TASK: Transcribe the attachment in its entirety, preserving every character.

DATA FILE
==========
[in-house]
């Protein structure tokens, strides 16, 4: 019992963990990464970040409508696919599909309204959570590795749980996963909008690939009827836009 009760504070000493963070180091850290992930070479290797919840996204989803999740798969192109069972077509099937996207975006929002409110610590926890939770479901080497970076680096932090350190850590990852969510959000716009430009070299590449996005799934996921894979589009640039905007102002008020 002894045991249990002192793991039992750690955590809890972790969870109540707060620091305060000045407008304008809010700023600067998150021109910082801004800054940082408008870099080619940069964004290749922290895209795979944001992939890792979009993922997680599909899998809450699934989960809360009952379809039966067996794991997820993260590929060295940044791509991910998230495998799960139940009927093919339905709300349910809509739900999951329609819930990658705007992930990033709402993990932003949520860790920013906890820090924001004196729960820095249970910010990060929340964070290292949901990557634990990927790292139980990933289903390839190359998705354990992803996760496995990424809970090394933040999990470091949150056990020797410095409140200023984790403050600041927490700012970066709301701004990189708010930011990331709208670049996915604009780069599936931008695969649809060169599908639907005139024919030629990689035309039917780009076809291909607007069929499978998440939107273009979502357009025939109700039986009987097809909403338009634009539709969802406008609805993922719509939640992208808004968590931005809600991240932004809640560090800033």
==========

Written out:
[in-house]
């Protein structure tokens, strides 16, 4: 019992963990990464970040409508696919599909309204959570590795749980996963909008690939009827836009 009760504070000493963070180091850290992930070479290797919840996204989803999740798969192109069972077509099937996207975006929002409110610590926890939770479901080497970076680096932090350190850590990852969510959000716009430009070299590449996005799934996921894979589009640039905007102002008020 002894045991249990002192793991039992750690955590809890972790969870109540707060620091305060000045407008304008809010700023600067998150021109910082801004800054940082408008870099080619940069964004290749922290895209795979944001992939890792979009993922997680599909899998809450699934989960809360009952379809039966067996794991997820993260590929060295940044791509991910998230495998799960139940009927093919339905709300349910809509739900999951329609819930990658705007992930990033709402993990932003949520860790920013906890820090924001004196729960820095249970910010990060929340964070290292949901990557634990990927790292139980990933289903390839190359998705354990992803996760496995990424809970090394933040999990470091949150056990020797410095409140200023984790403050600041927490700012970066709301701004990189708010930011990331709208670049996915604009780069599936931008695969649809060169599908639907005139024919030629990689035309039917780009076809291909607007069929499978998440939107273009979502357009025939109700039986009987097809909403338009634009539709969802406008609805993922719509939640992208808004968590931005809600991240932004809640560090800033």